Sorry everybody...more political talk; though it's still college football related.
Will Barack Obama's support for an eight-team college football playoff make a difference? Maybe a little, but let's face it: a playoff isn't coming anytime soon. But it does add a little more credence to the topic. And let's be honest...a college football playoff better be pretty low on Obama's agenda, far behind the economy, national security, al Qaeda/Osama, getting Iraq straightened out, etc.
One reason why playoffs aren't coming anytime soon is that the BCS is still in charge. In fact, they are now negotiating a new television package. ESPN has now joined the bidding, offering $125 million to televise the championship game as well as the Orange, Fiesta, and Sugar Bowls for four years starting in January 2011. (The ESPN/ABC contract for the Rose Bowl doesn't expire for another five seasons.) Fox is currently only bidding $100 million for those four games, up from $82.5 million a season currently. If ESPN's bid is accepted, that's a 50% increase in money, and that's not going to help convince college presidents to switch to a playoff. (Even though a playoff will bring much, much more revenue than the BCS would.)
ESPN's bid comes with a little detail: all of the games would be played on cable, rather than on broadcast TV. If you are among the 92% of Americans who get ESPN, you might think that's no big deal. But it is. Part of the reason ESPN can afford to bid so much for the games on cable is that not only does ESPN sell advertising on the games, but ESPN also charges your cable or satellite provider for the rights to carry ESPN. So guess where ESPN plans to recoup the extra money they are paying the BCS? Your cable/satellite company. Where is your cable/satellite company going to get the money? Take a wild guess.
It's not chump change either. Last year, ESPN was charging around $3 a month per subscriber. So if ESPN's bid goes through and the BCS ends up on cable...ultimately you'll be paying the price for it.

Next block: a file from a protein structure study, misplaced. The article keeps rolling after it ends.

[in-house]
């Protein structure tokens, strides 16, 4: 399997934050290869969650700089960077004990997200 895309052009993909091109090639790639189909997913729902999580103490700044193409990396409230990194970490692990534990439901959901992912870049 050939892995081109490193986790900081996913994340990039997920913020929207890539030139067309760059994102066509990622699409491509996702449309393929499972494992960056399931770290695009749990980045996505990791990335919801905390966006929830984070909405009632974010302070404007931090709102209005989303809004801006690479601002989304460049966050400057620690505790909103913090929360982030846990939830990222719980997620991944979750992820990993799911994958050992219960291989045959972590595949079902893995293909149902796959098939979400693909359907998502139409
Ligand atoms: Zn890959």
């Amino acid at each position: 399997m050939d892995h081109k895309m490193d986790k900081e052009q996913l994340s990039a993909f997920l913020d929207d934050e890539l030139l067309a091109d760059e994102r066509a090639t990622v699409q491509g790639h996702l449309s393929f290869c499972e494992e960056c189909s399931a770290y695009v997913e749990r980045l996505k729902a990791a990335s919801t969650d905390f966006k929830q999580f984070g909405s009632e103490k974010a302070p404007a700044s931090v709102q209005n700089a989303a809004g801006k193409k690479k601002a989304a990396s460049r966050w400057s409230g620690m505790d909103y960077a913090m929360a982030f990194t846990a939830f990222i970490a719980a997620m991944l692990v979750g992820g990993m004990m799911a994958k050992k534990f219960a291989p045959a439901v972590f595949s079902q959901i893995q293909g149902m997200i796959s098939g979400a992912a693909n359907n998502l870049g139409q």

Sammy Vegas at DXP has an interesting spin on the old transitive property of college football by proclaiming that Nebraska is now the best team in the Big XII North by comparative scores. Only one problem.... last month, Missouri throttled Nebraska rather convincingly. Would the game be a little closer now than last month? I'd like to think so, but since the Tigers still have scoreboard, they still are the best in the North. The transitive property for college football never holds, since people can usually find a situation where a defeated b, who defeated c, who defeated d...etc. Last year, it was Stanford defeating USC that made all sorts of absurd hypotheses possible.
UNO hockey got a split this weekend against Ferris State. UNO had a disappointing performance on Friday night with Matt Ambrosz out due to a suspension from an incident the week before. Generally flat, and except for some inspired play on the power play in the second period, the Mavs generally let Ferris control play much of the game. Saturday night, they pulled out a 4-2 victory to gain the sweep. UNO is now tied for 6th place with Notre Dame, Michigan State, and Ohio State. The Spartans come to town this weekend reeling, having lost four straight conference games.